4) NO STORED VALUE CARD. To use the Square product, the funds come from a credit/debit card that you link to the app. So there is nothing for the customer to reload, unlike Starbuck’s original app, which is convenient. But, that means there is no buffer either. One of the security layers that I enjoyed about the original Starbucks app is that I replenish funds manually (not automatically). So, at any given moment, I have about $30 available on my Starbucks App – if someone steals it, $30 is all they can get. Square, however, is linked to a credit card that has an available balance of much more than $30, which means that technically my exposure is a lot more, too. As Square adds more security layers to their app, and to their POS software, that concern will dissipate. And when the Square software allows the cashier to see my picture on their screen (an upcoming Square feature), that concern is virtually eliminated.

5) RECEIPT ON MY PHONE. This is a convenient feature. As Square migrates to other retailers, the application will be obvious; no more paper receipts to retain because all of the data is available on the Square smartphone app.

6) FULL MENU: This is simple but convenient feature. All of Starbucks’ menu items are easily visible through the Square App.

7) NO LOYALTY PROGRAMS, YET. I like my stars on the Starbucks app. They are credited automatically whenever I use my Starbucks app, and I get the (nearly) instant gratification of being able to see the reward points – little gold stars – accumulate on the Starbucks app. Square does not yet have the ability to add ongoing reward programs, although some retailers are able to offer discounts through the Square app.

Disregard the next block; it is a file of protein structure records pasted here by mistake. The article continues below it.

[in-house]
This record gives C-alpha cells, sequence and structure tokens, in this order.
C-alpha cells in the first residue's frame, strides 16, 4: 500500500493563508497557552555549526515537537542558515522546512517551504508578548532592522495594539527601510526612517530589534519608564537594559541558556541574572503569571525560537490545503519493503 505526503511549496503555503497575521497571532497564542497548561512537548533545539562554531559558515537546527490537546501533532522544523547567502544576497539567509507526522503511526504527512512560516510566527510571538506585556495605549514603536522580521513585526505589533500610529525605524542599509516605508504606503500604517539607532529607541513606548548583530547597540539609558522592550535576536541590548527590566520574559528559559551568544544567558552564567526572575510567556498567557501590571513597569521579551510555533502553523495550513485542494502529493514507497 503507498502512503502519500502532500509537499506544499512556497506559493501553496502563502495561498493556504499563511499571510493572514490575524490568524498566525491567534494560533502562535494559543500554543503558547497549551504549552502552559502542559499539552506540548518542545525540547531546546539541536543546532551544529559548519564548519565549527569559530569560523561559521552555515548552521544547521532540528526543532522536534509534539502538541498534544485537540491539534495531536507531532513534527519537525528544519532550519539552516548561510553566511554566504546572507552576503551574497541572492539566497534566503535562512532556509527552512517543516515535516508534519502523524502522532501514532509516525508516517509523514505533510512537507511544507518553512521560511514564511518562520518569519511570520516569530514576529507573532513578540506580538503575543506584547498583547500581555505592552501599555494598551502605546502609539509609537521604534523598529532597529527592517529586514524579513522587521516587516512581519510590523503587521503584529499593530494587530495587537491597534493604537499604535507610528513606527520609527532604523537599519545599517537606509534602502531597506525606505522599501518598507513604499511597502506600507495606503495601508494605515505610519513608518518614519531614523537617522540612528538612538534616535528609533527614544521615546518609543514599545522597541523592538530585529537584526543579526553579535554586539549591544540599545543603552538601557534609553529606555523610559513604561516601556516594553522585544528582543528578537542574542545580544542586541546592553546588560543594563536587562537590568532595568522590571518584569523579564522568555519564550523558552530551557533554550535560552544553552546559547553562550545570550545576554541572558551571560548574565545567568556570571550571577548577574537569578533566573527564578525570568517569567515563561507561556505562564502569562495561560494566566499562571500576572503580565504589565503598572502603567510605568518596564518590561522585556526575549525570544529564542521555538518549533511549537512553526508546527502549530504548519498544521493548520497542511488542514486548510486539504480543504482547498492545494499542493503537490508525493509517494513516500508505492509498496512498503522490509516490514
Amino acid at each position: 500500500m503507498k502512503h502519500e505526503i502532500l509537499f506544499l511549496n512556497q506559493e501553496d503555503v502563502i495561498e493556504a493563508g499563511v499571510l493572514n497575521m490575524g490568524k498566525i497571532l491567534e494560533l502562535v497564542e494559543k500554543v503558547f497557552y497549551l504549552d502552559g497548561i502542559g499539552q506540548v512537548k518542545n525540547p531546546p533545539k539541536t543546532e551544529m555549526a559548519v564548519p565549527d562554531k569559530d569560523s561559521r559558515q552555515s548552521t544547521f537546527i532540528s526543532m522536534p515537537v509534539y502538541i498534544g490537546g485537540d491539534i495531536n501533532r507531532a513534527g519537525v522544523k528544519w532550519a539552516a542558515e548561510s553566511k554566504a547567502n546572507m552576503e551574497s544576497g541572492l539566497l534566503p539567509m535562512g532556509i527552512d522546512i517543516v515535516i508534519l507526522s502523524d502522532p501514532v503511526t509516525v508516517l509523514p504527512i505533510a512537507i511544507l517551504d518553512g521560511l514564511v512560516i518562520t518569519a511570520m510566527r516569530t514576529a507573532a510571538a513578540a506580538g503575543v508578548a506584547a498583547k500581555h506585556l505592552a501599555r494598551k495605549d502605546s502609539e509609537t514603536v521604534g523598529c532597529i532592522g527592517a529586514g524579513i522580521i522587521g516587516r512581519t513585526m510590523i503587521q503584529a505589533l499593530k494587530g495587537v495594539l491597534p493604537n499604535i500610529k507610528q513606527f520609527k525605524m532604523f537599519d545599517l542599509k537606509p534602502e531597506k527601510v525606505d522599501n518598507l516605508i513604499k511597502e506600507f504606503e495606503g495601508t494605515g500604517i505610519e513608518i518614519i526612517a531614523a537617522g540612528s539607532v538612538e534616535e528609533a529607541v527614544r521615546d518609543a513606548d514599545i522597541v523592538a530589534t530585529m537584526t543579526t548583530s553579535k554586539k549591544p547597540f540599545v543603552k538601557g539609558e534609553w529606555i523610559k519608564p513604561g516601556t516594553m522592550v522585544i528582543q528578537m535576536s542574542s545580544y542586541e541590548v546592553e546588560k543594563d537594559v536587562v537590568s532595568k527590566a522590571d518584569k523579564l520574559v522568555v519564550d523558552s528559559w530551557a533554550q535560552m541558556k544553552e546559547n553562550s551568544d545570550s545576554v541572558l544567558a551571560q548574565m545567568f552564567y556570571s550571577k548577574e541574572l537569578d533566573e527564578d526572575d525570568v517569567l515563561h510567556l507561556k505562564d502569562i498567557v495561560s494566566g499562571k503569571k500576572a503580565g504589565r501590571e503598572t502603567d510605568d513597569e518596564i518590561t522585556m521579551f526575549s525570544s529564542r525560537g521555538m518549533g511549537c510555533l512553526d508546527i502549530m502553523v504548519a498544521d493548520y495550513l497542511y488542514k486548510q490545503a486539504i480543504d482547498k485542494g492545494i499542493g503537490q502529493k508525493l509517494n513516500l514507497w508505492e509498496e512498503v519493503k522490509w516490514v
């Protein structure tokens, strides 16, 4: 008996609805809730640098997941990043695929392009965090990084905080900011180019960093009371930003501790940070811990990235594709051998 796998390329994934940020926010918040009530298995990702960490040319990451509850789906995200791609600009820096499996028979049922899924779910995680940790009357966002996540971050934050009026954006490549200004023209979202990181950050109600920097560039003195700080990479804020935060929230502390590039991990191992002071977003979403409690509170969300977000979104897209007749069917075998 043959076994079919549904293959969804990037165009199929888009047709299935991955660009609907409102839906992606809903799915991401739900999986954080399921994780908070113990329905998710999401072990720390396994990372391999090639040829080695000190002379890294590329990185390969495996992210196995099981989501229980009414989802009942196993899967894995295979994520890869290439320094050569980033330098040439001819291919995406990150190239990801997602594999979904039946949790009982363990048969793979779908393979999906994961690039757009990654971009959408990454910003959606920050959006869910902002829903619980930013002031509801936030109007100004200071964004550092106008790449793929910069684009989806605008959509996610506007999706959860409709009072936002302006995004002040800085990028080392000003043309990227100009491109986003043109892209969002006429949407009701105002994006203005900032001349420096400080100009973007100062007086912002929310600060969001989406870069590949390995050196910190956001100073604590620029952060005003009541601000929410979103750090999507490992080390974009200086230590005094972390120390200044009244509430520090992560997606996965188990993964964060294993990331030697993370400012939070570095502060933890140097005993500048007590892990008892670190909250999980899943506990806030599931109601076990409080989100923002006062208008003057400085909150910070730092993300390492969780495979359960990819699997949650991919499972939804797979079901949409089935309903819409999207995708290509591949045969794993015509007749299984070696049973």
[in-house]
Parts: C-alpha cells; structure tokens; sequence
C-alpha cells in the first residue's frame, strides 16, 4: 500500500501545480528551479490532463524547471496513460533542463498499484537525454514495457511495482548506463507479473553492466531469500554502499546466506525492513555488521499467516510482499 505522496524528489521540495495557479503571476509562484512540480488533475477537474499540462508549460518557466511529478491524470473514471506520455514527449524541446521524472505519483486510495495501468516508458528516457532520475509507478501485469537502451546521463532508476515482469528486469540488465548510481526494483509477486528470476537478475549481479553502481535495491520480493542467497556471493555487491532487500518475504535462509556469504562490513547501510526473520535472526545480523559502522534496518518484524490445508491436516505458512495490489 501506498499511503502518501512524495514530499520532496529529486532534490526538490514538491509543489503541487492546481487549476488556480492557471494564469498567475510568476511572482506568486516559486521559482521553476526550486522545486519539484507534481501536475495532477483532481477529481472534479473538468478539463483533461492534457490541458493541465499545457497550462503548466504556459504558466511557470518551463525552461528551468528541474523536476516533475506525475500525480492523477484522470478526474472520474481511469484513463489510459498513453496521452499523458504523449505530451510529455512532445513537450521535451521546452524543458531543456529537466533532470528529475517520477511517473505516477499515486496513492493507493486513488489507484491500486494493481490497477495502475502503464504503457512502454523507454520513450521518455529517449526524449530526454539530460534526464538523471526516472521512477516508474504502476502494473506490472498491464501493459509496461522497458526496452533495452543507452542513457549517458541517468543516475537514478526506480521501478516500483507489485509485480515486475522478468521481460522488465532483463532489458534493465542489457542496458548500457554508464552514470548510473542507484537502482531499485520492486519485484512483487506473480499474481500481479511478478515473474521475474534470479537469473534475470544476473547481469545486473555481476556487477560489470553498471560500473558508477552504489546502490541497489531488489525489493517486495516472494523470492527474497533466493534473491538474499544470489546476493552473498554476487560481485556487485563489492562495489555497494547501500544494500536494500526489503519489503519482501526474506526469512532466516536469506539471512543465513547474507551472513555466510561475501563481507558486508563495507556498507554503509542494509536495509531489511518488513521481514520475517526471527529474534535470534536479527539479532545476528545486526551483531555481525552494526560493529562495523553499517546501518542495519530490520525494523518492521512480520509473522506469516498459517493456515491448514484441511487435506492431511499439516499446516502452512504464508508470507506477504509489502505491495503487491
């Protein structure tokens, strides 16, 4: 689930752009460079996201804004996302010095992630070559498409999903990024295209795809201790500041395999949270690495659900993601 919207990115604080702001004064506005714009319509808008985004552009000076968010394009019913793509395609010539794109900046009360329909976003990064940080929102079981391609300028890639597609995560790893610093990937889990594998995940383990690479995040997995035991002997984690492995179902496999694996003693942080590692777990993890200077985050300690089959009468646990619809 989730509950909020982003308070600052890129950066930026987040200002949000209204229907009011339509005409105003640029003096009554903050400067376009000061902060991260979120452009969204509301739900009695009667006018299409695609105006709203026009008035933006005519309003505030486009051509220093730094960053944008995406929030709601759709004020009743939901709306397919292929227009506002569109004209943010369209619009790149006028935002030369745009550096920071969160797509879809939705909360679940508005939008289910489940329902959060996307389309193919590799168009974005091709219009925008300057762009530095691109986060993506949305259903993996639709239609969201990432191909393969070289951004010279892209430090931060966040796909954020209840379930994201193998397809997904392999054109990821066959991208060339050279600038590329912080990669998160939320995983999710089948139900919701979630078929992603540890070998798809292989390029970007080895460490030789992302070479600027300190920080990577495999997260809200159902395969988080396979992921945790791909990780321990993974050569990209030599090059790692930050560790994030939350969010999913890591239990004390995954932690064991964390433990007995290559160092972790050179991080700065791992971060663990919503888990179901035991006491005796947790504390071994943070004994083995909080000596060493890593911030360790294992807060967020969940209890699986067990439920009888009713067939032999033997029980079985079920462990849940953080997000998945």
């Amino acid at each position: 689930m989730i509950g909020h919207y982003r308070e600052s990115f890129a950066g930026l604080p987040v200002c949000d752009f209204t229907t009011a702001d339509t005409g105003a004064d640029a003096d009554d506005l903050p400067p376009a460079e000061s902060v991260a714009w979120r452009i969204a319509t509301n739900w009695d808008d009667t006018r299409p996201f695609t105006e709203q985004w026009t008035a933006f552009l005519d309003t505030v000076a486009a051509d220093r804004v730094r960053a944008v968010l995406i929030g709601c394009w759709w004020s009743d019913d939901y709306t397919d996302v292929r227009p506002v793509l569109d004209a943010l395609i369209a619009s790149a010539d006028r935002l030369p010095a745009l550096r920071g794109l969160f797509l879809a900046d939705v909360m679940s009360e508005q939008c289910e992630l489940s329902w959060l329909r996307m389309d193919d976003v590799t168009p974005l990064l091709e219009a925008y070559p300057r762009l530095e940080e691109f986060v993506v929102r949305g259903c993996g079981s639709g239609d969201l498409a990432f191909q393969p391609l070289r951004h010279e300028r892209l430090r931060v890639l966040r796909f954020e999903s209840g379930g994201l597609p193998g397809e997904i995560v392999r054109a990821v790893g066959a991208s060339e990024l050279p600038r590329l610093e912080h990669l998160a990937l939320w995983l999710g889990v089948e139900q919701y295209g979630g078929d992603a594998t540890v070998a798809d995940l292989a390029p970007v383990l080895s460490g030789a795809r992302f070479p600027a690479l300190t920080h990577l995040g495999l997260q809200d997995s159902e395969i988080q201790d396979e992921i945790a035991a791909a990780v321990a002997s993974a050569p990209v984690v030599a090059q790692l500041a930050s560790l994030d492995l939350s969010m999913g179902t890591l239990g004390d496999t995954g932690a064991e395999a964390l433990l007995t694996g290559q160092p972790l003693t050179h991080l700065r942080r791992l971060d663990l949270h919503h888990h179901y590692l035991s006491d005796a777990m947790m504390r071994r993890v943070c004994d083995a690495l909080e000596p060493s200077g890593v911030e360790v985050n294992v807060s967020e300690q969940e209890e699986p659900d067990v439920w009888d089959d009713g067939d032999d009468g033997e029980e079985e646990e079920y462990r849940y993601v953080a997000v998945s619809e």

8) NOT EMV COMPATIBLE. This debate is only getting started: Is a cloud-based transaction (like Square) inherently less secure than an EMV transaction? We have plenty of data that tells us the EMV is more secure than a magnetic stipe card (witness the sustained 70%+ drop in face-to-face fraud in the UK). However, we have no such data showing that applications that store credit cards in the cloud (like Square) are more or less secure than EMV transactions. We know that the current QR codes used by Square are much less secure than EMV, but Square can fix that as new technology like NFC/TSM and biometrics become more available for consumers and merchants alike. Square’s ‘pay-by-face’ method is actually a bio-metric solution, which will be effective in fighting face-to-face fraud.

Regardless of the shortcomings of Square’s 1.0 app, I am confident that future iterations of the Square app and Square POS will overcome these hurdles, and add many more benefits for the consumer. Stay tuned to Square; they are only just getting started.

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User Comments – Give us your opinion!
  • Matt Jacobson
    44929088
    I have successfully used the Hands-Free Checkout at Pitango gelato in Reston Town Center in Reston, VA. They use an iPad PoS system with Square software.
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Latest posts by David W. Schropfer
David W. Schropfer
David W. Schropfer is the co-founder of the Luciano Group, an international consulting firm, where he is responsible for strategic development and negotiation for the firm and its clients in the areas of mobile payments, partnership agreements, and interconnections. He is also the author of The Smartphone Wallet - Understanding the Disruption Ahead, the first book on mobile payments for consumers and retailers.